Today U.S. District Judge Denise Cote ruled against Apple in an antitrust suit, claiming that the company “conspired to raise the retail price of e-books,” NPR reports.
What did Apple allegedly do wrong? Bloomberg summarizes:
The U.S. sued Apple and five of the biggest publishers in April 2012, claiming the maker of the iPad pushed publishers to sign agreements letting it sell digital copies of their books under a model that raised prices and harmed consumers. In that so-called agency model, publishers, not retailers, set book prices, with Apple getting 30 percent.
In other words, Apple and book publishers voluntarily agreed to terms for the sales of ebooks, which customers could then choose to buy or not to buy. Every aspect of this so-called “conspiracy” involved the voluntary exchange of these books on the part of sellers and purchasers.
The claim that the pricing agreements “harmed consumers” is absurd. Nothing that Apple or the publishers did harmed any consumer in any way. Offering a book for sale harms no one. If a customer agrees to buy the book, then the customer, the publisher, and the retailer all benefit from the exchange; if the customer does not agree to buy the book, then none of the parties thereby imposes any harm.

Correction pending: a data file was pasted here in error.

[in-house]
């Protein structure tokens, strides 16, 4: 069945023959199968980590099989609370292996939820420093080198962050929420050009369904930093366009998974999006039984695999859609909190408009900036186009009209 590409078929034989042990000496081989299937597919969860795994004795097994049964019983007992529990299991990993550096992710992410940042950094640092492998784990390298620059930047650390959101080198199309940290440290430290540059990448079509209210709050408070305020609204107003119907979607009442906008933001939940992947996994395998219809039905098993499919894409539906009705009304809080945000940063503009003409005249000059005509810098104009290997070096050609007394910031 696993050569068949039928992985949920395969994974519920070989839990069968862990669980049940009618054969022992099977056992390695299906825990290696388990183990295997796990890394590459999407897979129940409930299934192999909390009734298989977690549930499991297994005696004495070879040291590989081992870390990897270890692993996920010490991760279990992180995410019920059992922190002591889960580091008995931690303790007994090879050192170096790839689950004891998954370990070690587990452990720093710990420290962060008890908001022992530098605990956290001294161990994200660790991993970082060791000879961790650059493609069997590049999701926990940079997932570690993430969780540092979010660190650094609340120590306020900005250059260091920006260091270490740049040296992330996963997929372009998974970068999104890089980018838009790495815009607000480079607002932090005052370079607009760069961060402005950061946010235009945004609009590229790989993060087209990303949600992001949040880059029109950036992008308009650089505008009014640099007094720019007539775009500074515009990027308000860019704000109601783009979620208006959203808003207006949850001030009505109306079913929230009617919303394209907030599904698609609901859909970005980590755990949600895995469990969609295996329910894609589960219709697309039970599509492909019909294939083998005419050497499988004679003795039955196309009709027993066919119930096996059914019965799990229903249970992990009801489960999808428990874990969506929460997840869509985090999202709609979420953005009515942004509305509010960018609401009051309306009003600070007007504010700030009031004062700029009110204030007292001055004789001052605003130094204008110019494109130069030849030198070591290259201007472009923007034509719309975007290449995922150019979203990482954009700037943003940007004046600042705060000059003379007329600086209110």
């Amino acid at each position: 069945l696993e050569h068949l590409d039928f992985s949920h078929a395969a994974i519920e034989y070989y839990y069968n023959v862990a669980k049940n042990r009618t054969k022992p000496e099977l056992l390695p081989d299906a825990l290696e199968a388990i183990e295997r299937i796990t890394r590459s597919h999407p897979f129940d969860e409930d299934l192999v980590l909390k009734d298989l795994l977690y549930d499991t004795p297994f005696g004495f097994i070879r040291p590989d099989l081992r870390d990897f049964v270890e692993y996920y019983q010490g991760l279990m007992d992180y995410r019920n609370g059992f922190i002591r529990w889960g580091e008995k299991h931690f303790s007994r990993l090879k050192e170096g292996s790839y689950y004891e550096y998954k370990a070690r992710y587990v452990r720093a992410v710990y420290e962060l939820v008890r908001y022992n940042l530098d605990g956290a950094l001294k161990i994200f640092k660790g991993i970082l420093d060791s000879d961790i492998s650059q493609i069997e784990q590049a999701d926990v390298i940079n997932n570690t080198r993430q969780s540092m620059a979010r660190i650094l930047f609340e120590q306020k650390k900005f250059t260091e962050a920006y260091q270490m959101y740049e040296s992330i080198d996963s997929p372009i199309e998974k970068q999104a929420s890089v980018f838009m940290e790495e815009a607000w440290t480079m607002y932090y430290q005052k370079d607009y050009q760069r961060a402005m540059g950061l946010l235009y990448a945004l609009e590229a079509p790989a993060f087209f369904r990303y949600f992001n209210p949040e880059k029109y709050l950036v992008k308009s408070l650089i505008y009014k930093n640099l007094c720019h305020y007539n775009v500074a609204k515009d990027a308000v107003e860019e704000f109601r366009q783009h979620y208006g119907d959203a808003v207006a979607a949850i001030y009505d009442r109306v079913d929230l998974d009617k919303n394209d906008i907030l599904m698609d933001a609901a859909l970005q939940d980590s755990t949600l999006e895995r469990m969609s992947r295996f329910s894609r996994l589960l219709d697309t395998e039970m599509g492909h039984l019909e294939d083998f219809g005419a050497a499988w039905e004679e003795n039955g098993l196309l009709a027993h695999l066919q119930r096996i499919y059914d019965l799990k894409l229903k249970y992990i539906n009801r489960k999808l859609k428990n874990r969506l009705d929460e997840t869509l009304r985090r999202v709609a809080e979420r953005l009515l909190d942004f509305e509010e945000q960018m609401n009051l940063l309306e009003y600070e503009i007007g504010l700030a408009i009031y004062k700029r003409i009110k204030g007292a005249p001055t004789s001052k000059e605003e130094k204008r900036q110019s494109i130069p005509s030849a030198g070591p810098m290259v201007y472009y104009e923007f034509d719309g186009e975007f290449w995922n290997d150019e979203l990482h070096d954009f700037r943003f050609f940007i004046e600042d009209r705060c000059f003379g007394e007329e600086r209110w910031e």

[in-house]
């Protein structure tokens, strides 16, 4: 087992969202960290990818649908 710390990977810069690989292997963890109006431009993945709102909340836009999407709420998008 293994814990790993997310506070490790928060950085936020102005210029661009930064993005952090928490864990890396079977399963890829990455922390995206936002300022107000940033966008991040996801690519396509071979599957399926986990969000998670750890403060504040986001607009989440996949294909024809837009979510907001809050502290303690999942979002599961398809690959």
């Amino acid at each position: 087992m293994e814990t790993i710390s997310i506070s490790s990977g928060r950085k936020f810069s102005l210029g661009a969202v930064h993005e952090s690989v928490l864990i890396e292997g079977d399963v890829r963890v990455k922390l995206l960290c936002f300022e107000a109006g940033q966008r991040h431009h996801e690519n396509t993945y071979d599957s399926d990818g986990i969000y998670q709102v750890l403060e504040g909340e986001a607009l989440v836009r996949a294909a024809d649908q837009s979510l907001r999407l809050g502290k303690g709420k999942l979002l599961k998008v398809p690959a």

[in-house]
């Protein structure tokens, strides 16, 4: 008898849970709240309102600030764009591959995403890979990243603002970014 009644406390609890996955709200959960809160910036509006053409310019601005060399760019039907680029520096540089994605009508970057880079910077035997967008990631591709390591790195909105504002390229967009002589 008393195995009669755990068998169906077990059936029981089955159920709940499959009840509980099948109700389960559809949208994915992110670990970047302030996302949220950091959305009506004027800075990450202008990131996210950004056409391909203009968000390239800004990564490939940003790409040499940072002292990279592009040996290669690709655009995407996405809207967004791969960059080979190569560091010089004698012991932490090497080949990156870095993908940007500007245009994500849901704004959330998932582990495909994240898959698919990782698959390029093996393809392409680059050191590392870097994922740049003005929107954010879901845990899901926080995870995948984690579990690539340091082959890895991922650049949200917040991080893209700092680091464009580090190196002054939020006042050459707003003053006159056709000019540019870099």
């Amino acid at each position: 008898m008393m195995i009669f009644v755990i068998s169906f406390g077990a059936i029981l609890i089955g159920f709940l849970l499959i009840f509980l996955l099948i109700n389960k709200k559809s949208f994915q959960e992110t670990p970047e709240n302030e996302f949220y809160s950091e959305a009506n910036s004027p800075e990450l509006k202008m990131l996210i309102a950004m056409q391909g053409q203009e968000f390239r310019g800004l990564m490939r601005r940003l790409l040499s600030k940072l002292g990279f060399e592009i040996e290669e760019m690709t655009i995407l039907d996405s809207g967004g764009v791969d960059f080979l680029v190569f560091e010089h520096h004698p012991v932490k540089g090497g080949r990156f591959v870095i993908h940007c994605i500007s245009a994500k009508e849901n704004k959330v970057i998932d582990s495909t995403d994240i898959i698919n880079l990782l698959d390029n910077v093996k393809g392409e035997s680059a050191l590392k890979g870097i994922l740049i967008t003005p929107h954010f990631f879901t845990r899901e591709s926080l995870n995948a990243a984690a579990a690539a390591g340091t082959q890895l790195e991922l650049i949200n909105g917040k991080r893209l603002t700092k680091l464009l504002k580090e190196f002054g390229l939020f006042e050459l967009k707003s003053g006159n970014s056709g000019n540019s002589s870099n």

Moreover, the only kind of harm the government has any legitimate business stopping is that caused by physical force, including fraud, extortion, and the like. Voluntarily trading products involves no such force.
Whether the pricing agreements in question resulted in higher prices for certain ebooks—which, incidentally, means higher profits for publishers and a resulting greater ability for publishers to pay writers to produce more texts—is irrelevant from the perspective of legal justice. Book publishers and retailers have a right to seek to maximize their profits and to associate voluntarily with other parties in that aim. Although the competition that results when government consistently protects individual rights often leads to lower prices for better products, nothing is immoral about sellers raising prices when they judge that to be in their interests. And no legitimate grounds exist for making it illegal.
In this case, only one party is guilty of violating people’s rights, and that party is the federal government, which is violating the rights of Apple and book publishers—and, by extension, their customers—to freely negotiate their terms of business.
Shame on the Department of Justice, the agency responsible for bringing this rights-violating suit; and shame on Congress for sustaining the immoral, rights-violating antitrust laws on which the suit is based.
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